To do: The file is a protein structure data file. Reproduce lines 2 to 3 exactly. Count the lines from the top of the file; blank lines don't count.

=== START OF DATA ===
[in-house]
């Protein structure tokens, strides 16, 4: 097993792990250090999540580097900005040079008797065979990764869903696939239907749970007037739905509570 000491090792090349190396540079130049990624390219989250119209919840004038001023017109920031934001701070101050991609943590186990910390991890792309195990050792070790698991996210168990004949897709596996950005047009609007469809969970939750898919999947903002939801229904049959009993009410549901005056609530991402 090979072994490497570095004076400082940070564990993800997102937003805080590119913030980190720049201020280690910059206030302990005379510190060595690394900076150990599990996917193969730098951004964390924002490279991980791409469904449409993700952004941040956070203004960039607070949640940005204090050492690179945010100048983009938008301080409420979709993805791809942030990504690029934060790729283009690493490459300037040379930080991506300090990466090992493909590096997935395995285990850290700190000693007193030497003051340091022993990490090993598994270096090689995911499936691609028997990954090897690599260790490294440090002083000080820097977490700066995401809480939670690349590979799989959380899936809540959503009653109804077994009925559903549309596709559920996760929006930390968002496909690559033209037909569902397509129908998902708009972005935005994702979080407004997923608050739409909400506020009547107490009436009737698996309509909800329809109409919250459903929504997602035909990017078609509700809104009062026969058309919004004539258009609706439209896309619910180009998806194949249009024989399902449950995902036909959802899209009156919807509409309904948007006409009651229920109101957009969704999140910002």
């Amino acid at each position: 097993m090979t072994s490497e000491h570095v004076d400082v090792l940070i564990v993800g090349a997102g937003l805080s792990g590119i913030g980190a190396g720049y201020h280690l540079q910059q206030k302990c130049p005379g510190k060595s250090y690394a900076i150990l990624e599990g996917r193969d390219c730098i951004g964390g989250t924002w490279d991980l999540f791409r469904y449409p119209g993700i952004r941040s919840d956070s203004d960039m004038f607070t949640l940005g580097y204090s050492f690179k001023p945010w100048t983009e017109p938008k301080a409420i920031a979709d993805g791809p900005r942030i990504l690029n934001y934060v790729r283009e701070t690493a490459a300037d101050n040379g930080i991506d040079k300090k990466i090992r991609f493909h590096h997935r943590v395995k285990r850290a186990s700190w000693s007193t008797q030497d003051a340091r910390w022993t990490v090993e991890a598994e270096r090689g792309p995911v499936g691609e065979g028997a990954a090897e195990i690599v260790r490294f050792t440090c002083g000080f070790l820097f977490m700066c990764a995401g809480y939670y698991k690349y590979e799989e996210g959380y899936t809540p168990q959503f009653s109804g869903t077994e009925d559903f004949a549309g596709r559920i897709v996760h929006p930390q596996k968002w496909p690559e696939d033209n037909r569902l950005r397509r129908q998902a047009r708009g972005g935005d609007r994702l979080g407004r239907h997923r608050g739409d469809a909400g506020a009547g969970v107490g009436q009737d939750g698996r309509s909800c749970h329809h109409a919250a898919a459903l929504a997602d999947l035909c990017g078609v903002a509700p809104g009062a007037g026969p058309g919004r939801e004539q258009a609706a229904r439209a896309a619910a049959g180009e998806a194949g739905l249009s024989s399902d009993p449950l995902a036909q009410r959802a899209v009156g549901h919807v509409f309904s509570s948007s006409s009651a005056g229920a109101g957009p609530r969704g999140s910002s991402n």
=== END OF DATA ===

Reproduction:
């Protein structure tokens, strides 16, 4: 097993792990250090999540580097900005040079008797065979990764869903696939239907749970007037739905509570 000491090792090349190396540079130049990624390219989250119209919840004038001023017109920031934001701070101050991609943590186990910390991890792309195990050792070790698991996210168990004949897709596996950005047009609007469809969970939750898919999947903002939801229904049959009993009410549901005056609530991402 090979072994490497570095004076400082940070564990993800997102937003805080590119913030980190720049201020280690910059206030302990005379510190060595690394900076150990599990996917193969730098951004964390924002490279991980791409469904449409993700952004941040956070203004960039607070949640940005204090050492690179945010100048983009938008301080409420979709993805791809942030990504690029934060790729283009690493490459300037040379930080991506300090990466090992493909590096997935395995285990850290700190000693007193030497003051340091022993990490090993598994270096090689995911499936691609028997990954090897690599260790490294440090002083000080820097977490700066995401809480939670690349590979799989959380899936809540959503009653109804077994009925559903549309596709559920996760929006930390968002496909690559033209037909569902397509129908998902708009972005935005994702979080407004997923608050739409909400506020009547107490009436009737698996309509909800329809109409919250459903929504997602035909990017078609509700809104009062026969058309919004004539258009609706439209896309619910180009998806194949249009024989399902449950995902036909959802899209009156919807509409309904948007006409009651229920109101957009969704999140910002």
């Amino acid at each position: 097993m090979t072994s490497e000491h570095v004076d400082v090792l940070i564990v993800g090349a997102g937003l805080s792990g590119i913030g980190a190396g720049y201020h280690l540079q910059q206030k302990c130049p005379g510190k060595s250090y690394a900076i150990l990624e599990g996917r193969d390219c730098i951004g964390g989250t924002w490279d991980l999540f791409r469904y449409p119209g993700i952004r941040s919840d956070s203004d960039m004038f607070t949640l940005g580097y204090s050492f690179k001023p945010w100048t983009e017109p938008k301080a409420i920031a979709d993805g791809p900005r942030i990504l690029n934001y934060v790729r283009e701070t690493a490459a300037d101050n040379g930080i991506d040079k300090k990466i090992r991609f493909h590096h997935r943590v395995k285990r850290a186990s700190w000693s007193t008797q030497d003051a340091r910390w022993t990490v090993e991890a598994e270096r090689g792309p995911v499936g691609e065979g028997a990954a090897e195990i690599v260790r490294f050792t440090c002083g000080f070790l820097f977490m700066c990764a995401g809480y939670y698991k690349y590979e799989e996210g959380y899936t809540p168990q959503f009653s109804g869903t077994e009925d559903f004949a549309g596709r559920i897709v996760h929006p930390q596996k968002w496909p690559e696939d033209n037909r569902l950005r397509r129908q998902a047009r708009g972005g935005d609007r994702l979080g407004r239907h997923r608050g739409d469809a909400g506020a009547g969970v107490g009436q009737d939750g698996r309509s909800c749970h329809h109409a919250a898919a459903l929504a997602d999947l035909c990017g078609v903002a509700p809104g009062a007037g026969p058309g919004r939801e004539q258009a609706a229904r439209a896309a619910a049959g180009e998806a194949g739905l249009s024989s399902d009993p449950l995902a036909q009410r959802a899209v009156g549901h919807v509409f309904s509570s948007s006409s009651a005056g229920a109101g957009p609530r969704g999140s910002s991402n």